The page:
For the past few years, the Consumer Financial Protection Bureau (CFPB) has published financial literacy activities for K-12 educators. These materials examine traditional personal finance subjects like loans, taxes, and saving habits. And as cryptocurrencies have become more popular, the CFPB has woven them into its educational roster, too—but only the parts that fit its agenda.
The resulting activity, "Wondering about virtual currencies," leans more toward advocacy than it does education. Apart from being self-serving (one reflection question asks students to "write a sentence describing why advisories such as this one are helpful to consumers"), it is overly critical of the current cryptocurrency space.
Cartoonish cautionary tales figure heavily in the activity's source text, the CFPB's "Risks to consumers posed by virtual currencies" advisory. "Nicole" lost all her bitcoin after using a corrupt bitcoin exchange. "James" discarded his private keys and could no longer access his bitcoin holdings. "Kat" and "Larry" lost thousands when their hosted wallet companies wouldn't help recover stolen bitcoin. Other risks mentioned range from mildly annoying to truly awful. For all these downsides, there's little mention of the benefits of cryptocurrencies.
Plenty has changed since August 2014, when the advisory was last updated. Bitcoin is now trading at about $37,000 after hitting a record high above $63,000 this past April, compared to an August 2014 price of roughly $500. Ethereum, the second-largest cryptocurrency, did not exist when the CFPB released the advisory. In the last five years, its price has risen from $12.70 to $2,744.52.
The classroom activity warns that few retailers accept virtual currencies as payment and implies that they aren't widely used. But these days, over 15,000 businesses accept bitcoin, and the currency is used in over 300,000 transactions daily. Some 46 million Americans—17 percent of the adult population—now own bitcoin, according to a study conducted by the New York Digital Investment Group. That doesn't even account for the thousands of other cryptocurrencies.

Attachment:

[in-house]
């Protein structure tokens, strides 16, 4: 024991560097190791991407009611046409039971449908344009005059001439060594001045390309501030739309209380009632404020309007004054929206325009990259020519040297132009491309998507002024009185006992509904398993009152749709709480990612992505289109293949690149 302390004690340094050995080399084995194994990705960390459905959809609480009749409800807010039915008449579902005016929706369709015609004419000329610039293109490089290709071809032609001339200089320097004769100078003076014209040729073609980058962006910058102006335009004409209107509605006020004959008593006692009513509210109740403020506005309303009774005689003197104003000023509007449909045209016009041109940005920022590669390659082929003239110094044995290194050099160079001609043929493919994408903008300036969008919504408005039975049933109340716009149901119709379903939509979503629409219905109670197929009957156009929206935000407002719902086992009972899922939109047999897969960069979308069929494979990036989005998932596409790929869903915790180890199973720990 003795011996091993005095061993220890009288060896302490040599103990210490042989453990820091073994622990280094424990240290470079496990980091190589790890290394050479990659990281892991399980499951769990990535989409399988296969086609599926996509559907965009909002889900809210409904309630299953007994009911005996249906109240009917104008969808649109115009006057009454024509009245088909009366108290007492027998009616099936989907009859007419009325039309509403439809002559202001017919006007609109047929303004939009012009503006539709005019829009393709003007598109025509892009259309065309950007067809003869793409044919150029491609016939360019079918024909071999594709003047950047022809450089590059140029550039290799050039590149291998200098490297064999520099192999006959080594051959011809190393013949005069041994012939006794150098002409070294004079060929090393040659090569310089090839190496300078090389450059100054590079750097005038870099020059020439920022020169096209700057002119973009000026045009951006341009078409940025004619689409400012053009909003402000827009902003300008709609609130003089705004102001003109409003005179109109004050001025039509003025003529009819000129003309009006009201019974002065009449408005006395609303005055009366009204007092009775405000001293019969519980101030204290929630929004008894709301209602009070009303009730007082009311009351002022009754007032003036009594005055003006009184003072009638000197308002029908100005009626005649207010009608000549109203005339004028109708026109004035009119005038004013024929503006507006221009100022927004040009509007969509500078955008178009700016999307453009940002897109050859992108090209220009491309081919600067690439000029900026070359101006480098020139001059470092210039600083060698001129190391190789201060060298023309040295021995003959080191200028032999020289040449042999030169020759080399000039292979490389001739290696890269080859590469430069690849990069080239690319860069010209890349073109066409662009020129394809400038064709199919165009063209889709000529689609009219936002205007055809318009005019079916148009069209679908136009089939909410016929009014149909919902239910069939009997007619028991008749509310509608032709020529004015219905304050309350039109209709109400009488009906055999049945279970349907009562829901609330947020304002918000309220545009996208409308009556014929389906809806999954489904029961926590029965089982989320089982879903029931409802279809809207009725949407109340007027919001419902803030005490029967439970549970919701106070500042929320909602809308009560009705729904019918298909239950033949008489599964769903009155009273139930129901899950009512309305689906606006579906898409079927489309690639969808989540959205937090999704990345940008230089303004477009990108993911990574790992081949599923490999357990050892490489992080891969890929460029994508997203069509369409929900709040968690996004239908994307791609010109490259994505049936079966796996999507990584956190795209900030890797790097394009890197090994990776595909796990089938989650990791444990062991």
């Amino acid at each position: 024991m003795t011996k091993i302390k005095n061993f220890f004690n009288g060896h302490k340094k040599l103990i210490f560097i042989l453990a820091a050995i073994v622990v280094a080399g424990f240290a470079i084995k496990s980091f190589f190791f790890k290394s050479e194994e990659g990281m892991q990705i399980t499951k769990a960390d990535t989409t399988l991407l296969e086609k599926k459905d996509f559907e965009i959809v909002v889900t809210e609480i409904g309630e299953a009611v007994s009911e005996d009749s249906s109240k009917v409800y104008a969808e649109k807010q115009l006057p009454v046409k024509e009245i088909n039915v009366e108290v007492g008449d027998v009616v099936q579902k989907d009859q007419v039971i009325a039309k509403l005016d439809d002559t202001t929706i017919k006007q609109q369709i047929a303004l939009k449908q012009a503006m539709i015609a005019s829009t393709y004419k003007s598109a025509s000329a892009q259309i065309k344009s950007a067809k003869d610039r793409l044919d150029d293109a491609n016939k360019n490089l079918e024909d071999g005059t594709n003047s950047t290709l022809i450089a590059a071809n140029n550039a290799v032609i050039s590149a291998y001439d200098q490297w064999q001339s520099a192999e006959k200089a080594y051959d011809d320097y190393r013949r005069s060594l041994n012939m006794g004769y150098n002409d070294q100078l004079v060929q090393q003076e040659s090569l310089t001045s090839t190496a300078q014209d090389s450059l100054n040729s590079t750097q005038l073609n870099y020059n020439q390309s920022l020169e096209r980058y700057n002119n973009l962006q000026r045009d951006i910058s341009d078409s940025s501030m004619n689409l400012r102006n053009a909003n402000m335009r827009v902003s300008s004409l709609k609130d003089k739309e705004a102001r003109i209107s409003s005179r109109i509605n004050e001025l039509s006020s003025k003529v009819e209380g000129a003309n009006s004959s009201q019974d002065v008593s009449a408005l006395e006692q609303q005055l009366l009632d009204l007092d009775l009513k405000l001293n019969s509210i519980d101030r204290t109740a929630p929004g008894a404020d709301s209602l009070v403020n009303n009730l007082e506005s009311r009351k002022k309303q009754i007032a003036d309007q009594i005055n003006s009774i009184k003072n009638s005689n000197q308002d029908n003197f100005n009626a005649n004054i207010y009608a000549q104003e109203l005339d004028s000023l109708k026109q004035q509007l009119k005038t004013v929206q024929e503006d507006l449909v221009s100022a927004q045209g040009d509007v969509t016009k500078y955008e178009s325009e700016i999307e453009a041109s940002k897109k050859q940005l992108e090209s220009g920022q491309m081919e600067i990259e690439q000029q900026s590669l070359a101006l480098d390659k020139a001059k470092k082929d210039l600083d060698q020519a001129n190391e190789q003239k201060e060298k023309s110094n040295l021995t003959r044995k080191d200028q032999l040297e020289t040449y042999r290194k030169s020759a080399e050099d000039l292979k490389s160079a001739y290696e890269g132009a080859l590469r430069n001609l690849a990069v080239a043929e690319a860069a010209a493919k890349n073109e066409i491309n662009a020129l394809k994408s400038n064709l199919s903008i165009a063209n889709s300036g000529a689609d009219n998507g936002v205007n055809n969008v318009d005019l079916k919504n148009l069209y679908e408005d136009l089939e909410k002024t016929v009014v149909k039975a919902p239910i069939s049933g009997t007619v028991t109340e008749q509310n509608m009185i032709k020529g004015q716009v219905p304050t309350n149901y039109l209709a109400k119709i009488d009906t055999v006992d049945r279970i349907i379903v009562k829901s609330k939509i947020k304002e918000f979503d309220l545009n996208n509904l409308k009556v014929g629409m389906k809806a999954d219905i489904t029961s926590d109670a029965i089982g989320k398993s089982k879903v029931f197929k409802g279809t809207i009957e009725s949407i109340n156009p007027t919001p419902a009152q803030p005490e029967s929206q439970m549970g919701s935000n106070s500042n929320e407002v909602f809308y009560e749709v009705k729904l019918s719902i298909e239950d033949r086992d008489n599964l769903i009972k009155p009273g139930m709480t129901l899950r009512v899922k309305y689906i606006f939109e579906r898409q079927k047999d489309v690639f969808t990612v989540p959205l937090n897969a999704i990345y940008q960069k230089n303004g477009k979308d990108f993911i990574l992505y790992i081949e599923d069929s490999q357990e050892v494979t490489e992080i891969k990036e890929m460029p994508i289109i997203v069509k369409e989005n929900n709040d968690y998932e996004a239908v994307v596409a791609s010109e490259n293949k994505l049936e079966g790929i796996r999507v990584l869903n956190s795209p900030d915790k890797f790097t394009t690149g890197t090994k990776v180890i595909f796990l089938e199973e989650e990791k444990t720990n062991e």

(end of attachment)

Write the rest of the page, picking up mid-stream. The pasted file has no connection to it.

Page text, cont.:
Still, theft and fraud are common risks according to the CFPB activity. It's true that cryptocurrencies are not legally protected the way government-backed assets are. But "theft of bitcoin from unsuspecting wallets has almost completely disappeared," according to Bitcoin Magazine. Just 0.002 percent of the bitcoin supply was stolen in 2020—a 92 percent drop from 2019. If those odds are still too high, cautious holders can keep virtual assets in "cold storage" wallets, which are offline and more secure.
Try as it might, the CFPB has not deterred investors. Crypto buyers either haven't seen the agency's warnings, or they have and simply don't care. Whichever is true, the CFPB's efforts to scare high school students away from crypto investments are misguided. Young people are already capitalizing on their curiosity: Nearly one in 10 American teenagers has traded crypto assets, according to financial services company Piper Sandler. Over a quarter of Gen Z and millennials prefer bitcoin over stocks as of 2019.
This activity's sole purpose is to "make [students] aware of the potential risks of investing in virtual currency," even though the agency's "Investigating investing" guide asks students to consider the benefits of various investment products in addition to the costs. To the CFPB, virtual currencies are the only asset class worthy of such high scrutiny. ("That's because [other asset classes] are insured by the federal government.")
Lack of government involvement is often why people choose to invest in cryptocurrencies in the first place. In the face of rising inflation, they're hedges against a weakening U.S. dollar. Inflation also renders investment vehicles that the CFPB encourages students to consider—like government-backed bonds—less lucrative. It shouldn't be any wonder that people are seeking nongovernmental solutions.
Besides, young people can benefit from cryptocurrencies. Some college students are footing their tuition bills thanks to their crypto investments. The CFPB should empower students to weigh costs and benefits on their own—a seemingly obvious component of the very financial literacy it aims to teach.